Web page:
On Wednesday 27 February 2013 the Middle East Institute, New Delhi (MEI@ND) organized a Round Table on Egypt Today at the India International Centre. The talk by HE Khaled el-Bakly, Ambassador of Egypt in India served as a curtain raiser for the upcoming India visit of President Mohamed Morsi. Ambassador Bakly delved into a number of issue including domestic social, political and economic developments in Egypt, relations with the neighbouring countries and the bilateral relations with India.
Ambassador Khaled el-Bakly highlighted the political, economic and social challenges facing Egypt. As the society is changing, youth that comprise the majority wants freedom, economic growth and accountable governance. The government of President Morsi faces an uphill task of delivering on the expectations of the people while simultaneously evolving a political system which is inclusive. Egypt, he said, has a civilizational and cultural heritage that distinguishes it from other countries in the region. It is a plural society with hues of ethnicities and faiths and a mosaic of ideologies that co-habit the land of pharaohs and Nile since historical times.
However, in the current scenario political polarization is at its peak, admitted Ambassador Bakly. The people who have come to power after the revolution are new to the system and decision- making process. They have faced prosecution at the hands of earlier rulers, but they remain organized and active which helped them garner popular support in the elections. On the other hand, the opposition is divided and unorganized but do not want the agenda of one party to be imposed on the entire populace. He also mentioned that the perception that Islamists are united in their agenda is slowly bursting as differences emerge between various hues of Islamist groups.
Ambassador Bakly said that Egypt faces challenges of development. Its economy is diversified and is the second largest economy in Africa has prospects for more growth. Apart from that it confronts the challenges of security sector reforms, improving the human rights record and the problem of influx of weapons and terrorist elements due to regional instability. He argued that one single party cannot take the responsibility of taking Egypt forward and a collective effort is required to deal with the challenges facing the country. The ambassador observed that the region is going through a critical and painful phase.
On the bilateral relations, the ambassador said that India and Egypt share phenomenal historical relations since time immemorial. The two countries share emotional bonding and pioneered the non-alignment movement. He however said that in the changing circumstances and in a globalised world, political rhetoric do not serve the purpose of improving relations rather it has to be based in trade and economy. He argued that despite a large bilateral trade and economic relation there is scope for further enhancing cooperation and improve the two-way flow of investments.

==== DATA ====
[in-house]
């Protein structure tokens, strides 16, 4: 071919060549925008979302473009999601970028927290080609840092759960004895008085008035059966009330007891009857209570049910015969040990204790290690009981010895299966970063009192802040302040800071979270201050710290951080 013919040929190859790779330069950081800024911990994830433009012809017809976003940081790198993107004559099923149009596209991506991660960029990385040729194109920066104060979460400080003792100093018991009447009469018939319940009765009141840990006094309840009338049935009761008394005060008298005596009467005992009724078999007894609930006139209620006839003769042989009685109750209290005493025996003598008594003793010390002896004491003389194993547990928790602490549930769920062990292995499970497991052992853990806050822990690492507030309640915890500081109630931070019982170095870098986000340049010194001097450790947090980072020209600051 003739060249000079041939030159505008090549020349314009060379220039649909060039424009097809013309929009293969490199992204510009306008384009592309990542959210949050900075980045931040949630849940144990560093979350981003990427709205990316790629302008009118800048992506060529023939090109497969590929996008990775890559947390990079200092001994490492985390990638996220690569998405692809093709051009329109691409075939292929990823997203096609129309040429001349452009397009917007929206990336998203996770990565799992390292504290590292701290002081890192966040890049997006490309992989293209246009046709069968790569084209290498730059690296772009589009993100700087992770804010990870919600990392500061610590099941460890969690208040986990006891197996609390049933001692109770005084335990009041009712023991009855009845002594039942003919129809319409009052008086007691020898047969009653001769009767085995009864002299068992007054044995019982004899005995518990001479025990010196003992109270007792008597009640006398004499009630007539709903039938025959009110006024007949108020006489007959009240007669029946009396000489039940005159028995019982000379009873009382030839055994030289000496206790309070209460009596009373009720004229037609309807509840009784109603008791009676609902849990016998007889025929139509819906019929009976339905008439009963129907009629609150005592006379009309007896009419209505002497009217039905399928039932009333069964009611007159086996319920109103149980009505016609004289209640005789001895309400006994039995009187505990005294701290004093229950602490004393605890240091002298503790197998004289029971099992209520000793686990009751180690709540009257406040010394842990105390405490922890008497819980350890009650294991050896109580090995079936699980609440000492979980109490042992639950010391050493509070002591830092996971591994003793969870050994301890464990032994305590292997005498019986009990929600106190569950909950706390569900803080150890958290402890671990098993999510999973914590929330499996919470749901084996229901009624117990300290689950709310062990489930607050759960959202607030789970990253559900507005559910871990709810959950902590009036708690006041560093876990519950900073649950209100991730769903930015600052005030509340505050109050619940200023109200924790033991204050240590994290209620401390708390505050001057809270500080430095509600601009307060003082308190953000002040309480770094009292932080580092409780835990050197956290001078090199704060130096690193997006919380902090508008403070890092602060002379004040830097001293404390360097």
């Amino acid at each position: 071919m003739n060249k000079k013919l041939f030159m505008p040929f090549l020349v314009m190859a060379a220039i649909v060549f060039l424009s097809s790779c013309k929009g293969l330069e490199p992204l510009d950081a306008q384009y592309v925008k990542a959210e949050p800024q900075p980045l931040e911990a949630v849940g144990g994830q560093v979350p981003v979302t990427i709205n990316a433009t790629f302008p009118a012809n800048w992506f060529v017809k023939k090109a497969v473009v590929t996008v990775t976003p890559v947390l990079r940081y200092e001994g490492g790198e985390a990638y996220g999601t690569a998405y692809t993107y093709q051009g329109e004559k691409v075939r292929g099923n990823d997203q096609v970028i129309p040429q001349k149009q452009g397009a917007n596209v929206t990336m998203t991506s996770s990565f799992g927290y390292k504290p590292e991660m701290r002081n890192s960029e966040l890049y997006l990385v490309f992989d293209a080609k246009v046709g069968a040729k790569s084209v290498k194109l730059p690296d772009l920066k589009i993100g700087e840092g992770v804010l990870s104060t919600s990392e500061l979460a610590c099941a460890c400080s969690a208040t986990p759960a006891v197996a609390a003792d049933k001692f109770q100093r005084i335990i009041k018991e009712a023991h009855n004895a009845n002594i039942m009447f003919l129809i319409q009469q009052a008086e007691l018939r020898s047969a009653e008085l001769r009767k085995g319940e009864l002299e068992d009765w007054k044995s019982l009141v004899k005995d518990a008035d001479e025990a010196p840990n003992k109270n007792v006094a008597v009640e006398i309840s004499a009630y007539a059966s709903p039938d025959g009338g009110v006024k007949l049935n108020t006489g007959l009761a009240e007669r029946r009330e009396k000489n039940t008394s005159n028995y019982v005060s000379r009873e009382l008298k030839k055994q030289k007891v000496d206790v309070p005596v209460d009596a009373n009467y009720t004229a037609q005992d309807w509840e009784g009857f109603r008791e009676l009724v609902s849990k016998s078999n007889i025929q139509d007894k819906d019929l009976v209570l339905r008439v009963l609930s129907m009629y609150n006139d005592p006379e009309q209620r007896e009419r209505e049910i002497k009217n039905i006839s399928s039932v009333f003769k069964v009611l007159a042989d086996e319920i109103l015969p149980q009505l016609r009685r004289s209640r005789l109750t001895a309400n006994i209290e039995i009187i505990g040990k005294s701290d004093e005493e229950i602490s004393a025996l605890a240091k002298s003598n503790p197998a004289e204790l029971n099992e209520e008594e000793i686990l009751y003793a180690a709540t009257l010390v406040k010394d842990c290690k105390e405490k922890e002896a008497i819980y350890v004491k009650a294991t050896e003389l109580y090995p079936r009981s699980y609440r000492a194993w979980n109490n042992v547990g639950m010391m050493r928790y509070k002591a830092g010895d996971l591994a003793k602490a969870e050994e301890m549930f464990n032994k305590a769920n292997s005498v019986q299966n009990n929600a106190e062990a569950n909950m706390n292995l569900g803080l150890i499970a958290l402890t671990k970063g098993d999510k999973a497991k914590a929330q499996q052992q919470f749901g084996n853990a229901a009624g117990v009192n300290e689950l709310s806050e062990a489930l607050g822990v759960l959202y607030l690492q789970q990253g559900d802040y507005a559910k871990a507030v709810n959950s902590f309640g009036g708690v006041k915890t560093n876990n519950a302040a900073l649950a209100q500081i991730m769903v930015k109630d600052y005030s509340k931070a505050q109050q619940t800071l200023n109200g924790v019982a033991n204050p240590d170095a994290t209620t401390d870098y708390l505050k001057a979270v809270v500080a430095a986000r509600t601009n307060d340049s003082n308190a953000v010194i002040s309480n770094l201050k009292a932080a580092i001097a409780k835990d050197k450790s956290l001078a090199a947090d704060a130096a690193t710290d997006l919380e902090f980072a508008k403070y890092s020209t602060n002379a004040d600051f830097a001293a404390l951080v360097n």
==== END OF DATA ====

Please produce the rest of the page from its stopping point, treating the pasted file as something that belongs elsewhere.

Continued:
In response to Ambassador Khaled el-Bakly, Ambassador (Retd.) Ishrat Aziz said that the trajectories of Indo-Egyptian relation would be decided by India’s economic growth and Egypt’s emergence from the Arab Spring. On the domestic developments in Egypt, he said that a political process has to evolve through democratic means and if the political churning is allowed then things can work towards a positive direction. He suggested that India and Egypt should look forward to enhance cooperation in the area of security.
In the question-answer session, a host of issue pertaining to the domestic developments in Egypt, Indo-Egyptian relations, situation in Syria, Israeli-Palestinian issue, rise of political right and religious forces inside and outside the region came to the fore leading to an engaging discussion. The session was chaired by Ambassador (Retd.) Chinmaya R Gharekhan and Dipanwita Chakravortty from the MEI@ND gave the vote of thanks.
Md. Muddassir Quamar is a Doctoral Candidate at the School of International Studies, Jawaharlal Nehru University.Email
As part of its editorial policy, the MEI@ND standardizes spelling and date formats to make the text uniformly accessible and stylistically consistent. The views expressed here are those of the author and do not necessarily reflect the views/positions of the MEI@ND. Editor, MEI@ND: P R Kumaraswamy